Surf legend Kelly Slater aims to build wave pool in Palm Beach County


We’ve got Reef Road and Juno Pier, but someday Palm Beach County’s best surf spot might be closer to Loxahatchee Slough Natural Area than the Atlantic coastline.

Surf legend Kelly Slater, winner of 11 world titles, aims to build a wave pool at Palm Beach Park of Commerce, the inland industrial park off the Beeline Highway in northwestern Palm Beach County.

Kelly Slater Wave Co., which is owned by the same group that runs the World Surf League tours, is asking Palm Beach County for permission to operate a wave park on 79 acres at the industrial development. The proposal raises the intriguing possibility of the world’s best surfers — who typically compete in exotic Pacific locales — making a pro tour stop on the Beeline.

“The project, named Surf Ranch Florida, will be proposing to construct a world-class, man-made surfing lake which will provide consistent waves and a safe environment for public recreational and competition purposes,” the World Surf League’s zoning application says.

The World Surf League is working with Palm Beach County real estate investor Brian Waxman, who’s guiding the development of the project.

“We are considering a site in Palm Beach County due to Florida’s heritage of developing world-class competitive surfers, favorable weather and numerous amenities,” Waxman said Thursday in a statement. “We hope that the local municipalities will welcome our project. We are in the planning and permitting process and look forward to sharing more at a later date.”

Slater already has built one wave park, in rural California, and it has won wave reviews for the quality of its man-made surf. Florida surfers can visit Walt Disney World’s Typhoon Lagoon for artificial waves, but Slater promises a wave of much higher quality.

While Typhoon Lagoon forces water from a huge tank into a pool to create waves, Slater has said his wave is made by moving an underwater contraption through a long, skinny lake. The result is a wave that feels more natural than the swells in other wave pools.

“It’s just an amazing, amazing wave,” prominent longboarder Robert “Wingnut” Weaver told National Public Radio last year about Slater’s wave park in California. “It’s mind-blowing.”

In a widely watched video posted in 2015, Slater catches a head-high right that features him pulling into a perfectly shaped barrel that seems to peel for nearly 100 yards. Then, on the same wave, he tucks into another long barrel.

The champ calls his California wave “a freak of technology.” In the video, Slater said he has spent a decade building the wave.

“This is the best man-made wave ever made, for sure,” Slater said.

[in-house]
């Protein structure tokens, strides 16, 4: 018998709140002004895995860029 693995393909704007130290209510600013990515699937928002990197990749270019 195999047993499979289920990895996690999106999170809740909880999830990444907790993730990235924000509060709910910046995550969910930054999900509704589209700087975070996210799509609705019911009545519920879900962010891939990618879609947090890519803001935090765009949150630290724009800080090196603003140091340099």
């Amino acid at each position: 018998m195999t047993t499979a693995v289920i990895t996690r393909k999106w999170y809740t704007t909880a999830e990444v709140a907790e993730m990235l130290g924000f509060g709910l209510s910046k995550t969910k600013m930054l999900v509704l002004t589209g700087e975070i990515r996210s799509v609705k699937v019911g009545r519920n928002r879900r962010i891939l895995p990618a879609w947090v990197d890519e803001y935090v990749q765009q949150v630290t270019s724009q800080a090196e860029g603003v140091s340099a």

The World Surf League has yet to buy the land at Palm Beach Park of Commerce. The Palm Beach County commission is scheduled to hear his zoning request next week.

Aside from the zoning application, the World Surf League has been quiet about the project. So it’s hard to say how much the wave park will cost to build or precisely how it will be used.

The obvious question for surfers is whether they’ll get to ride Kelly’s wave, and how much it might cost. The answer so far is unclear. Slater’s zoning application stresses the phrase “public recreational and competition purposes” but offers no other details.

For the World Surf League, a predictable, high-quality wave would solve some obvious logistical problems: Organizers prefer to host contests in good surf, and if the wind is onshore or the swell fades, surfers and TV crews cool their heels until conditions improve. For its contests in Fiji, Tahiti, California, Australia, Hawaii, France, Portugal and Australia, the World Surf League typically schedules events to occur sometime during a 10- or 12-day window.

The fickle nature of the ocean all but dooms surfing as a televised sport. Surf fans watch contests live on the Internet, but the sport is rarely shown live on TV.

That might change if the World Surf League builds its park here. According to an application filed with Palm Beach County, the tour aims to show events from Palm Beach County “on a major broadcast network.”

“It is anticipated that one to two events may be held on a yearly basis attracting up to 60,000 people,” the document says. “The events would be planned to be held in the summer, providing for an opportunity to aid in tourism and fill hotel rooms in a typically slower time of the year.”

The World Surf League hopes to power the park with solar energy, and the facility would include a surf school and water safety programs.

The project’s marquee name is Slater, a 45-year-old native of Brevard County who last won the world title in 2011.

“I’m so excited that the World Surf League is working to bring the first high performance center with our wave technology to my home state of Florida,” Slater said in a statement, “and I’m hopeful this will become a reality soon.”



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